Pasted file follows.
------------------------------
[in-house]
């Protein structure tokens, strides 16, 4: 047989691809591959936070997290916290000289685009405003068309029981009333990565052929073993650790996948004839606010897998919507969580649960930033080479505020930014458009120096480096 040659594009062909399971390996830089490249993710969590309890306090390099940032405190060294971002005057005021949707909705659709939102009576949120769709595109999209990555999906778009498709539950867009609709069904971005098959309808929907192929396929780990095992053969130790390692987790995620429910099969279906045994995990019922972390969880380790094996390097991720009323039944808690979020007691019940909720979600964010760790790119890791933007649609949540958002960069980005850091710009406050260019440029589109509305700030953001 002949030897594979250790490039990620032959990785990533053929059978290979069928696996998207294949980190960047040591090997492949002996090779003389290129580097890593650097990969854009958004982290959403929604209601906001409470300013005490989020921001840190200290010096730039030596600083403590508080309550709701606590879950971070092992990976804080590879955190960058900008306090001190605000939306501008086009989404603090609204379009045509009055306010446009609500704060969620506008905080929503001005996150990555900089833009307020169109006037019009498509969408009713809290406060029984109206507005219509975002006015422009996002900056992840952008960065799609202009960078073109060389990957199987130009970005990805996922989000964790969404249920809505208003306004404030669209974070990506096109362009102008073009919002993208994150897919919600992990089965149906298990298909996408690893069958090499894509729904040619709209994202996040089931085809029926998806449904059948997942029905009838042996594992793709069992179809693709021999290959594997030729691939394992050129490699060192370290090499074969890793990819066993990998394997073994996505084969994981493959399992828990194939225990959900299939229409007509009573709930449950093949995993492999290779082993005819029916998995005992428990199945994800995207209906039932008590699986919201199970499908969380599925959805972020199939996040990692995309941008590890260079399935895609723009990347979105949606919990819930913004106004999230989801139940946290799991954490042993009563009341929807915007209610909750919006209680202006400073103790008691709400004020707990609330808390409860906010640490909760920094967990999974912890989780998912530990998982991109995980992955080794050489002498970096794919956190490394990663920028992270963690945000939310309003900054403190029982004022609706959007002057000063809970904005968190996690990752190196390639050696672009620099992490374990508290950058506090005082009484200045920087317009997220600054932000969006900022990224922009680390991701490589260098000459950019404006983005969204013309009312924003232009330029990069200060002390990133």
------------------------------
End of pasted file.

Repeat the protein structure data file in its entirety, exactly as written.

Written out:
[in-house]
């Protein structure tokens, strides 16, 4: 047989691809591959936070997290916290000289685009405003068309029981009333990565052929073993650790996948004839606010897998919507969580649960930033080479505020930014458009120096480096 040659594009062909399971390996830089490249993710969590309890306090390099940032405190060294971002005057005021949707909705659709939102009576949120769709595109999209990555999906778009498709539950867009609709069904971005098959309808929907192929396929780990095992053969130790390692987790995620429910099969279906045994995990019922972390969880380790094996390097991720009323039944808690979020007691019940909720979600964010760790790119890791933007649609949540958002960069980005850091710009406050260019440029589109509305700030953001 002949030897594979250790490039990620032959990785990533053929059978290979069928696996998207294949980190960047040591090997492949002996090779003389290129580097890593650097990969854009958004982290959403929604209601906001409470300013005490989020921001840190200290010096730039030596600083403590508080309550709701606590879950971070092992990976804080590879955190960058900008306090001190605000939306501008086009989404603090609204379009045509009055306010446009609500704060969620506008905080929503001005996150990555900089833009307020169109006037019009498509969408009713809290406060029984109206507005219509975002006015422009996002900056992840952008960065799609202009960078073109060389990957199987130009970005990805996922989000964790969404249920809505208003306004404030669209974070990506096109362009102008073009919002993208994150897919919600992990089965149906298990298909996408690893069958090499894509729904040619709209994202996040089931085809029926998806449904059948997942029905009838042996594992793709069992179809693709021999290959594997030729691939394992050129490699060192370290090499074969890793990819066993990998394997073994996505084969994981493959399992828990194939225990959900299939229409007509009573709930449950093949995993492999290779082993005819029916998995005992428990199945994800995207209906039932008590699986919201199970499908969380599925959805972020199939996040990692995309941008590890260079399935895609723009990347979105949606919990819930913004106004999230989801139940946290799991954490042993009563009341929807915007209610909750919006209680202006400073103790008691709400004020707990609330808390409860906010640490909760920094967990999974912890989780998912530990998982991109995980992955080794050489002498970096794919956190490394990663920028992270963690945000939310309003900054403190029982004022609706959007002057000063809970904005968190996690990752190196390639050696672009620099992490374990508290950058506090005082009484200045920087317009997220600054932000969006900022990224922009680390991701490589260098000459950019404006983005969204013309009312924003232009330029990069200060002390990133």